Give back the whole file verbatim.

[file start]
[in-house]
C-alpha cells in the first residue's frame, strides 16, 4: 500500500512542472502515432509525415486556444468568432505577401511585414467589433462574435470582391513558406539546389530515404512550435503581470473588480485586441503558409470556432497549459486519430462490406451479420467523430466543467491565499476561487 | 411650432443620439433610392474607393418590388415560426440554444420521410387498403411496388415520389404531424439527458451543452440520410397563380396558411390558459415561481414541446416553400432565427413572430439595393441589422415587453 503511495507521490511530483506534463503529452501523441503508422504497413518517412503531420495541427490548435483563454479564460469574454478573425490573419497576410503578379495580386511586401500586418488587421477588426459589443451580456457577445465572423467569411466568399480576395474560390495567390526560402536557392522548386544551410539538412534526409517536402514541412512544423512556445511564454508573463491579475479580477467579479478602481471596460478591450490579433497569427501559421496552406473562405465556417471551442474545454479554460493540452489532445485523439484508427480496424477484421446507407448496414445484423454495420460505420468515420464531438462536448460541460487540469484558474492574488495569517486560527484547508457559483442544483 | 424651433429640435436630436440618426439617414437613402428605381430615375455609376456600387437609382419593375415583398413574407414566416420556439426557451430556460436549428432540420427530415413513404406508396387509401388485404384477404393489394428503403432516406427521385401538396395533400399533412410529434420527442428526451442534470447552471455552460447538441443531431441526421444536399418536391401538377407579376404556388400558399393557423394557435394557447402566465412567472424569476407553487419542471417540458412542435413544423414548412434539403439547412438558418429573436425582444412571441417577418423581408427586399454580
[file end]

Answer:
[in-house]
C-alpha cells in the first residue's frame, strides 16, 4: 500500500512542472502515432509525415486556444468568432505577401511585414467589433462574435470582391513558406539546389530515404512550435503581470473588480485586441503558409470556432497549459486519430462490406451479420467523430466543467491565499476561487 | 411650432443620439433610392474607393418590388415560426440554444420521410387498403411496388415520389404531424439527458451543452440520410397563380396558411390558459415561481414541446416553400432565427413572430439595393441589422415587453 503511495507521490511530483506534463503529452501523441503508422504497413518517412503531420495541427490548435483563454479564460469574454478573425490573419497576410503578379495580386511586401500586418488587421477588426459589443451580456457577445465572423467569411466568399480576395474560390495567390526560402536557392522548386544551410539538412534526409517536402514541412512544423512556445511564454508573463491579475479580477467579479478602481471596460478591450490579433497569427501559421496552406473562405465556417471551442474545454479554460493540452489532445485523439484508427480496424477484421446507407448496414445484423454495420460505420468515420464531438462536448460541460487540469484558474492574488495569517486560527484547508457559483442544483 | 424651433429640435436630436440618426439617414437613402428605381430615375455609376456600387437609382419593375415583398413574407414566416420556439426557451430556460436549428432540420427530415413513404406508396387509401388485404384477404393489394428503403432516406427521385401538396395533400399533412410529434420527442428526451442534470447552471455552460447538441443531431441526421444536399418536391401538377407579376404556388400558399393557423394557435394557447402566465412567472424569476407553487419542471417540458412542435413544423414548412434539403439547412438558418429573436425582444412571441417577418423581408427586399454580